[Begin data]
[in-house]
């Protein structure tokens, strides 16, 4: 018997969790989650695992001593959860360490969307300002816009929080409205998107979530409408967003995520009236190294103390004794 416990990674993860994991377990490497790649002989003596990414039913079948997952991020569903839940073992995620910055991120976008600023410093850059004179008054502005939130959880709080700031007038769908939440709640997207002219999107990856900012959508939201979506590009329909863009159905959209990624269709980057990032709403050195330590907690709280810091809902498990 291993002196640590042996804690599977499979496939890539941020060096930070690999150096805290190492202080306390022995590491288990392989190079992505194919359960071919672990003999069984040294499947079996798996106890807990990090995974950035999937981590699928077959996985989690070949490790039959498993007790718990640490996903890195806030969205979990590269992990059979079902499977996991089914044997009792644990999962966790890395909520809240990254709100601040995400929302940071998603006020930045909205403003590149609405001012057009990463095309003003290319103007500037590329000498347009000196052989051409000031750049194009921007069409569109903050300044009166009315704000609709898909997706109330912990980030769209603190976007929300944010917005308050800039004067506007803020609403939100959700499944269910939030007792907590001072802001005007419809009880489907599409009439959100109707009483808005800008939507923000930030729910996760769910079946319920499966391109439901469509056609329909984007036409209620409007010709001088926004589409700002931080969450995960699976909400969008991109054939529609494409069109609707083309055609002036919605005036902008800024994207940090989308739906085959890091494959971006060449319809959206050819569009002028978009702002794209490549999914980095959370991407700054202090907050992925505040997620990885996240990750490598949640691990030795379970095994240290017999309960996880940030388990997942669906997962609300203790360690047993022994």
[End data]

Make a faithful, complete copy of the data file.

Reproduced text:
[in-house]
């Protein structure tokens, strides 16, 4: 018997969790989650695992001593959860360490969307300002816009929080409205998107979530409408967003995520009236190294103390004794 416990990674993860994991377990490497790649002989003596990414039913079948997952991020569903839940073992995620910055991120976008600023410093850059004179008054502005939130959880709080700031007038769908939440709640997207002219999107990856900012959508939201979506590009329909863009159905959209990624269709980057990032709403050195330590907690709280810091809902498990 291993002196640590042996804690599977499979496939890539941020060096930070690999150096805290190492202080306390022995590491288990392989190079992505194919359960071919672990003999069984040294499947079996798996106890807990990090995974950035999937981590699928077959996985989690070949490790039959498993007790718990640490996903890195806030969205979990590269992990059979079902499977996991089914044997009792644990999962966790890395909520809240990254709100601040995400929302940071998603006020930045909205403003590149609405001012057009990463095309003003290319103007500037590329000498347009000196052989051409000031750049194009921007069409569109903050300044009166009315704000609709898909997706109330912990980030769209603190976007929300944010917005308050800039004067506007803020609403939100959700499944269910939030007792907590001072802001005007419809009880489907599409009439959100109707009483808005800008939507923000930030729910996760769910079946319920499966391109439901469509056609329909984007036409209620409007010709001088926004589409700002931080969450995960699976909400969008991109054939529609494409069109609707083309055609002036919605005036902008800024994207940090989308739906085959890091494959971006060449319809959206050819569009002028978009702002794209490549999914980095959370991407700054202090907050992925505040997620990885996240990750490598949640691990030795379970095994240290017999309960996880940030388990997942669906997962609300203790360690047993022994």